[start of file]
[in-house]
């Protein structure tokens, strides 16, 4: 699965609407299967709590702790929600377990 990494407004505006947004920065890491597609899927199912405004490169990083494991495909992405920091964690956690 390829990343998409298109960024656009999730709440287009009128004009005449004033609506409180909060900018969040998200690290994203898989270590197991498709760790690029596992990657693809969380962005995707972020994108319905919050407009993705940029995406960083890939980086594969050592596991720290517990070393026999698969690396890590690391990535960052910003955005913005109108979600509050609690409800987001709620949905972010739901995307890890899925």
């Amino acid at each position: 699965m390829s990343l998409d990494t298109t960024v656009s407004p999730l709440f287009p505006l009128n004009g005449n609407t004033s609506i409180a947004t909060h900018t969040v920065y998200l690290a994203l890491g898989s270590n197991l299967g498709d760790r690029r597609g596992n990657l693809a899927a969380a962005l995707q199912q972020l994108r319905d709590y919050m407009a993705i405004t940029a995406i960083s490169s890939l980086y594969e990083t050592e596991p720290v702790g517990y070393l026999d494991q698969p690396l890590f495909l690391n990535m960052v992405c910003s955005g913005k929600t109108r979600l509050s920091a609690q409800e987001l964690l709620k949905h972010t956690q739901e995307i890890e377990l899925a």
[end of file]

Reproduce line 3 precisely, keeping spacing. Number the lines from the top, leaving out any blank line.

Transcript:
């Amino acid at each position: 699965m390829s990343l998409d990494t298109t960024v656009s407004p999730l709440f287009p505006l009128n004009g005449n609407t004033s609506i409180a947004t909060h900018t969040v920065y998200l690290a994203l890491g898989s270590n197991l299967g498709d760790r690029r597609g596992n990657l693809a899927a969380a962005l995707q199912q972020l994108r319905d709590y919050m407009a993705i405004t940029a995406i960083s490169s890939l980086y594969e990083t050592e596991p720290v702790g517990y070393l026999d494991q698969p690396l890590f495909l690391n990535m960052v992405c910003s955005g913005k929600t109108r979600l509050s920091a609690q409800e987001l964690l709620k949905h972010t956690q739901e995307i890890e377990l899925a």